ARRL

Contest Update Issues

Preview
The ARRL Contest Update
October 10, 2012
Editor: Ward Silver, NØAX
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IN THIS ISSUE

NEW HF OPERATORS - THINGS TO DO

Wow - LOTS of things to do on HF in October. This month is one of the busiest contest months - why? Because early fall conditions on HF are generally quite good compared to summer and winter. No matter what your tastes - phone, code, or digital - there are multiple contests going on for the next couple of weeks, followed the Big Fall Four: CQ WW SSB, ARRL Sweepstakes (CW then Phone), and CQ WW CW.

BULLETINS

The 5-day log submittal deadline for all CQ Contests was announced after the 2012 CQ WW RTTY Contest Rules were published in the July 2012 issue of CQ magazine. Those published rules gave 15 October 2012 as the log deadline. Accordingly, logs will not be considered late for this event until after 15 October. (Thanks, CQ WW RTTY Director, Ed WØYK)

Take some time out of your days for students and scouts getting a taste of radio. The ARRL School Club Roundup (Oct 15-19) and the annual Jamboree On the Air (Oct 20-21) are coming up - make a few QSOs and meet some future hams!

BUSTED QSOS

Egregious errors were avoided in the previous issue.

CONTEST SUMMARY

Complete information for all contests follows the Conversation section

October 13-14

  • School Club Roundup (Oct 15-19)
  • North American RTTY Sprint
  • 10-10 Sprint (Oct 10)
  • NAQCC Monthly QRP Sprint--CW (Oct 10)
  • CWops Monthly Mini-CWT Test (Oct 10)
  • Great Pumpkin Sprint--Digital
  • Makrothen RTTY Contest
  • Oceania DX CW Contest
  • Scandinavian Activity Contest--Phone
  • QRP ARCI Fall QSO Party--CW
  • Arizona Centennial QSO Party
  • EU Autumn Sprint--CW
  • Pennsylvania QSO Party
  • FISTS Fall Sprint--CW
  • SKCC Weekend Sprintathon--CW

Oct 20-21

  • Arucaria VHF Contest
  • JARTS WW RTTY Contest
  • 10-10 Fall CW QSO Party
  • Scandinavian YLRA Contest
  • Iowa QSO Party
  • New York QSO Party
  • Worked All Germany
  • Stew Perry Warmup Contest--CW
  • W/VE Islands QSO Party
  • Telephone Pioneer QSO Party
  • Spooky Feld-Hell Sprint
  • Asia-Pacific Sprint--CW
  • Illinois QSO Party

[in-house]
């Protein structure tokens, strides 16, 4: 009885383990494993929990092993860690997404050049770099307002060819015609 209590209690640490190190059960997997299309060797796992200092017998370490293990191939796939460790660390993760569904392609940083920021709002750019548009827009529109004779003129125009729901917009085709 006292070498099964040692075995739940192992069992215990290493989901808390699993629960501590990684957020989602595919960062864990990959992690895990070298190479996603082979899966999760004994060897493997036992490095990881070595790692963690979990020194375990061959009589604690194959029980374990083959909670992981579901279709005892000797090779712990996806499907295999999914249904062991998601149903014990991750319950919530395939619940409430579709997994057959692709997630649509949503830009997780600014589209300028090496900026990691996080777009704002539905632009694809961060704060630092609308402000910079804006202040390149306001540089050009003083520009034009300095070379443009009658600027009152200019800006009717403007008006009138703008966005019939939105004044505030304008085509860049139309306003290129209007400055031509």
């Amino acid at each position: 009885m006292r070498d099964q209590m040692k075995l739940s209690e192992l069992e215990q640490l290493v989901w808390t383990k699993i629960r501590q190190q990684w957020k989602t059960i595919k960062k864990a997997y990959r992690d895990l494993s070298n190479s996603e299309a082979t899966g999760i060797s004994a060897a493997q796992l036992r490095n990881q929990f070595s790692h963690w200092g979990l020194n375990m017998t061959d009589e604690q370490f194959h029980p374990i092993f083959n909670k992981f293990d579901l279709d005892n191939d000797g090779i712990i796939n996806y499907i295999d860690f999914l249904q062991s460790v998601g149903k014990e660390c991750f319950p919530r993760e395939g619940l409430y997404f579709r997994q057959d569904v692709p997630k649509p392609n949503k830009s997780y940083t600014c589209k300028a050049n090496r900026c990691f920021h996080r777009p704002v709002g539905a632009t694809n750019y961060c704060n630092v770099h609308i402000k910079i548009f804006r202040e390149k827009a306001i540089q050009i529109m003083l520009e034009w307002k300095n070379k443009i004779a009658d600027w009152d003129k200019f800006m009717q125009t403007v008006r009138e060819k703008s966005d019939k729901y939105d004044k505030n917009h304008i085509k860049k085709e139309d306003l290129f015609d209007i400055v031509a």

• Run For the Bacon--CW (Oct 22)
NEWS, PRESS RELEASES, AND GENERAL INTEREST

With the CQ Worldwide SSB contest looming (Oct 27-28), CQ Magazine publisher Dick Ross, K2MGA wasted no time, naming Randy Thompson, K5ZD as the new Director of the SSB and CW CQ World Wide DX Contests (RTTY, SSB, and CW), succeeding Bob Cox, K3EST who stepped down after 35 years. Your editor is greatly pleased to see such a wise choice - thank you, Randy! Since 2008, he has been Director of the CQ WPX Contest program, making many necessary updates to that contest program's log checking and administration. As other top contesters know, Randy is an excellent operator and member of the CQ Contest Hall of Fame, holding a number of records and representing the United States four times in the World Radiosport Team Championship. Randy is also a co-chair of WRTC-2014 - a busy guy! In the CQ press release, Randy is quoted, "The CQ WW is the biggest event on the contest calendar (and) I am honored to be involved and follow in the giant footsteps of K3EST. With the great conditions we are seeing on the bands, this year should be the biggest CQ WW ever! The first order of business is to have the team ready for the new 5-day log deadline and faster results reporting." His appointment to the directorship of the CQ WW creates a vacancy for Director of the CQ WPX Contests. Anyone interested in taking on the challenge of leading a major contest should contact Randy at k5zd@cqwpx.com.

MFJ Enterprises recently celebrated its 40th birthday - like me, did you once an MFJ audio CW filter, their first product? Founder Martin Jue, K5FLU is shown here being awarded a Special Appreciation plaque by ARRL COO, Harold Kramer, WJ1B as Mississippi SM, Mal Keown W5XX holds the plaque. (Photo by Tom W5KUB and Kathy Medlin)

The World Wide Radio Operators Foundation (WWROF) is sponsoring a free webinar on Oct 21 at 1900 Z; "CQ WW Update 2012", hosted by - who else? - but its new Director, K5ZD. The webinar will provide an update on the status of the contest including new rules for 2012, log entry tips, fair play, and various other topics of interest. Questions will be taken following the presentation. (Thanks, Ken K4ZW)

The Young Amateur Contest Ham Team featured in the latest Youth@HamRadio.Fun column by Sterling, NØSSC looks like fun for new hams. The group has nearly 80 members from around the world and more than 20 mentors assisting them. They have a weekly Echolink net so everyone can participate and membership is free, so encourage your young contester to get on-board!

Bob KØRC has posted an updated CQWW RTTY Log Analyzer for download. The new version will import up to 3,000 QSOs. If your log is larger, send Bob an email to request a High Capacity version.